As for the absence of classroom observation, it is true that the MDT "shall ensure that at least one team member other than the child's regular teacher observes the child's academic performance in the regular classroom setting." D.C. Mun. Regs. tit. 5, § 3005.10 (2006). An error based on classroom observation is only actionable, however, "if [that] procedural violation[] affected the student's substantive rights." LeSesne ex rel. B.F. v. Dist. of Columbia, 447 F.3d 828, 834 (D.C. Cir. 2006) (emphasis in original). Ms. Parker must demonstrate "that [Edison's] procedural violations affected [T.P.'s] ability to receive the educational benefit that the IDEA requires." Roark ex rel. Roark v. Dist. of Columbia, 460 F. Supp. 2d 32, 42 (D.D.C. 2006). No evidence has been presented that would support the notion that the MDT would have come to a different conclusion had T.P. been observed in the classroom setting by someone other than her teacher.

A review of the record demonstrates that the evaluation conducted by Edison was broad and thorough. Many different tests were conducted by different evaluators, numerous people were interviewed (including Ms. Parker and T.P.'s teacher), and the results were analyzed by professionals who provided detailed reports. The MDT and the Hearing Officer based their decisions on those evaluations, and there is no evidence to suggest that T.P.'s substantive rights were violated by the absence of further testing.

B. Compliance with § 38-2501

Ms. Parker argues that Edison failed to comply with the timetable set forth in D.C. Code § 38-2501. Pl. Memo at 9-11. That statute required Edison to "assess or evaluate" T.P. "within 120 days from the date that the student was referred for an evaluation or assessment." D.C. Code § 38-2501(a) (2001) (current version at D.C. Code § 38-2561(a) (Supp. 2008)). Ms. Parker's request to have T.P. evaluated was made on March 18, 2004, and T.P. was therefore to be "assess[ed] or evaluate[d]" by July 16, 2004. Id. The record demonstrates that all of the following evaluations were conducted on or before June 27, 2004: psycho-educational and clinical, speech and language, audiological, and social work. AR at 48, 60, 66, 70. As discussed previously, no further evaluations were necessary; consequently, T.P. was "assess[ed] or evaluate[d]" within 120 days of Ms. Parker's request. D.C. Code § 38-2501(a).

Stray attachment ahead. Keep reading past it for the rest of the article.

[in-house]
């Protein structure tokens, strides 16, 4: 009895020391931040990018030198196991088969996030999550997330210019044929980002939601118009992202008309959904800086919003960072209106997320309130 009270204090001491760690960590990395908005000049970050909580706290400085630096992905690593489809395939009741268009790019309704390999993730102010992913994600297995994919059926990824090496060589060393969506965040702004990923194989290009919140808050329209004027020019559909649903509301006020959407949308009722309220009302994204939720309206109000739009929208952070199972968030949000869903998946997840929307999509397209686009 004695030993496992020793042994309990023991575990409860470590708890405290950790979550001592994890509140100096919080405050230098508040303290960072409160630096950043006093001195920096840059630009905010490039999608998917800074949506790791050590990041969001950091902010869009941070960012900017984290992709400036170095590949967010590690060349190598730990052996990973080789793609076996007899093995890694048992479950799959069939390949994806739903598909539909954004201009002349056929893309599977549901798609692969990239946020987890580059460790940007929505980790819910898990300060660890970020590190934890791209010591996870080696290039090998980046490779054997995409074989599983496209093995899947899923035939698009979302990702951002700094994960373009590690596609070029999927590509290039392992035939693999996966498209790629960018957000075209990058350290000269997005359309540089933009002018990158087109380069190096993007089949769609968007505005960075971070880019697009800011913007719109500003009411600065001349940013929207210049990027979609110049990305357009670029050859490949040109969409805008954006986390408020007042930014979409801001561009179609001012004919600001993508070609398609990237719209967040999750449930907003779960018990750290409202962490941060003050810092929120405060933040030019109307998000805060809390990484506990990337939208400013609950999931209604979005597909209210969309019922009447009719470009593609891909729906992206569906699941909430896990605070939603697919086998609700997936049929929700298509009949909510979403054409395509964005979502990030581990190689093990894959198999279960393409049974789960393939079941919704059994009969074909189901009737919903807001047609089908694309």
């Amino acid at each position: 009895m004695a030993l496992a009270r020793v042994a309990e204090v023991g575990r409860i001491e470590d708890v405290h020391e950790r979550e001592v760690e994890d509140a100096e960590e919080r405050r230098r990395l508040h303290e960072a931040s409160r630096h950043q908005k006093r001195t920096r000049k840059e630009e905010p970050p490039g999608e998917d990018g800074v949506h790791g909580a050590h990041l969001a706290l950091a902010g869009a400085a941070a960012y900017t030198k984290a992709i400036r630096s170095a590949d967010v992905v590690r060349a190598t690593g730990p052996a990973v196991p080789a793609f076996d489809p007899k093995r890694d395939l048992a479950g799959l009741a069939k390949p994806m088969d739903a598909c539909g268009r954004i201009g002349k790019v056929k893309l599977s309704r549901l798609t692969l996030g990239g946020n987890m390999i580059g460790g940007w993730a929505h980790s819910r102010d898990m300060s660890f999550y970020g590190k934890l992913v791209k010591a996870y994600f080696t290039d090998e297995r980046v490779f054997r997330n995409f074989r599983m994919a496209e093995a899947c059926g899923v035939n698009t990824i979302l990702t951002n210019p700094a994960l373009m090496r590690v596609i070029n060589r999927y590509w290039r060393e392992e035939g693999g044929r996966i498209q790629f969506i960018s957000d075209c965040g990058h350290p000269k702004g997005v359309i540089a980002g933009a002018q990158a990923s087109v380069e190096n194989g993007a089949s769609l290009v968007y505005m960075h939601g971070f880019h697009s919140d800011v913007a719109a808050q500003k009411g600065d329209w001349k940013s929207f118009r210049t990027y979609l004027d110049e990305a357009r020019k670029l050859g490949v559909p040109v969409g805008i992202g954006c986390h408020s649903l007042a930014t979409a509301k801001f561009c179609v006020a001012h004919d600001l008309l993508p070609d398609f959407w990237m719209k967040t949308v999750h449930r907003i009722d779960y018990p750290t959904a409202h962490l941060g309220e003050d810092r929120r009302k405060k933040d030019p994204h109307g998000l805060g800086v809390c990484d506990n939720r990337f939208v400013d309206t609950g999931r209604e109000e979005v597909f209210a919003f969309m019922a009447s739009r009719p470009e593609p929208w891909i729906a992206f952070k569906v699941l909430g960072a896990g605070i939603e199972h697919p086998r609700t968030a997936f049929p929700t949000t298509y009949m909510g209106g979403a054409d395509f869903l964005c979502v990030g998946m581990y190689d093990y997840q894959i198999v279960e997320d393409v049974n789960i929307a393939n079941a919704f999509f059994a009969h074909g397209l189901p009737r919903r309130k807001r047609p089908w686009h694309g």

But, even if Ms. Parker had stated a violation, a procedural violation is only actionable "if those procedural violations affected the student's substantive rights." Lesesne, 447 F.3d at 834 (emphasis in original). Though Ms. Parker alleges that the "failure to timely evaluate and determine eligibility resulted in T.P. not being identified nor receiving special education or related services," Pl. Memo. at 11, there is no evidence whatsoever to support the notion that the MDT would have come to a different conclusion had it met earlier. Any claims based on § 38-2501 are therefore not actionable. See, e.g., Roark, 460 F. Supp. 2d at 42 (denying challenge based on procedural error because parents did not offer "any evidence proving" that the error caused substantial harm); LeSesne ex rel. B.F. v. Dist. of Columbia, No. 04-CV-620, 2005 WL 3276205, at *9 (D.D.C. 2005) (holding that child was not harmed despite defendant's delinquency since, despite technical violation, child received a FAPE), aff'd, 447 F.3d 828.

C. Eligibility for Special Education Services

To be eligible for special education services a child must be designated as having "mental retardation, a hearing impairment including deafness, a speech or language impairment, a visual impairment including blindness, serious emotional disturbance . . . an orthopedic impairment, autism, traumatic brain injury, an other health impairment, a specific learning disability, deaf-blindness, or multiple disabilities, and who, by reason thereof, needs special education and related services." 34 C.F.R. § 300.7(a)(1) (2004) (current version at 34 C.F.R § 300.8 (2006)).*fn4